The game also gave many at Rockstar a glimpse at public recognition. "I remember being in bars and people would come up, like a frat boy or something, and freak out, 'Oh my god, I can't believe you worked on that game!'" Pope recalled. "Even the women in bars had heard of it. It was really satisfying, especially after toiling away a bit on lesser known titles it was nice to finally be a part of something big."
This fame and notoriety also helped to formulate Rockstar's aversion to assigning too much credit to any individual in the creative process. "It's not me and it's not Sam and it's not Leslie, even though we're all heavily involved," Houser told Variety in 2008. "It's us and another well over 100 other people."
Yet there is something irrefutably special about the core group of people who worked on the game, and who remain central to Rockstar and Rockstar North a decade later--the Housers, Leslie Benzies, the art director Aaron Garbut, Lazlow Jones who scripted all the radio stations and solidified the particular sense of sarcasm GTA has become known for. If no one can be singled out, the collective work of these people is distinctive and historic.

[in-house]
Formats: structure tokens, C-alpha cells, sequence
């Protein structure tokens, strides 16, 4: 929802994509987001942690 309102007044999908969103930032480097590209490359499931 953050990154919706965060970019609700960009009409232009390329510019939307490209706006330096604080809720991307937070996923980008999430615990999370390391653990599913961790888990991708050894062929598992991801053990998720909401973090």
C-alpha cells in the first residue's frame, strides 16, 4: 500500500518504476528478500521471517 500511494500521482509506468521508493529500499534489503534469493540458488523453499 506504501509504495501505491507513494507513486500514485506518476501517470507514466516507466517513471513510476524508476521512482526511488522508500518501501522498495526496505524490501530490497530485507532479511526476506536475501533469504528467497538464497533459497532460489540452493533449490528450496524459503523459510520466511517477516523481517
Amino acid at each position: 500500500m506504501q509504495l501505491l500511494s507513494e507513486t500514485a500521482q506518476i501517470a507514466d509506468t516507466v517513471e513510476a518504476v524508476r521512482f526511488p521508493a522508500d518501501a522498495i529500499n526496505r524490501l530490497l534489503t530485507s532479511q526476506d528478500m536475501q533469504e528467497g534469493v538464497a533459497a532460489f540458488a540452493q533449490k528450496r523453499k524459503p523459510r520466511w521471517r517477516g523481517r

"There was such a high bar set in terms of expectations and creativity," Khonsari recalled. "That's stayed with me and it still carries on now, aiming for a great level of detail, perfection, and having a great respect for the player. There was a high level of understanding that the game you release is a reflection of you, so don't slack off. I've carried with me since I left Rockstar."
All great works of human imagination find their place into the world only when someone is ready to believe that they are possible. There were thousands of reasons why Grand Theft Auto III was impossible to finish, but a small number of people inside Rockstar had imagined it, dreamed it, so, for them, how could it not be possible? "It starts at the top," Pope said "People like Sam and Dan understand pop culture so well and have so much experience to draw from. When you have people like that driving things, it gives you a solid blueprint and instills passion in everyone's work, so it becomes kind of a self-fulfilling project."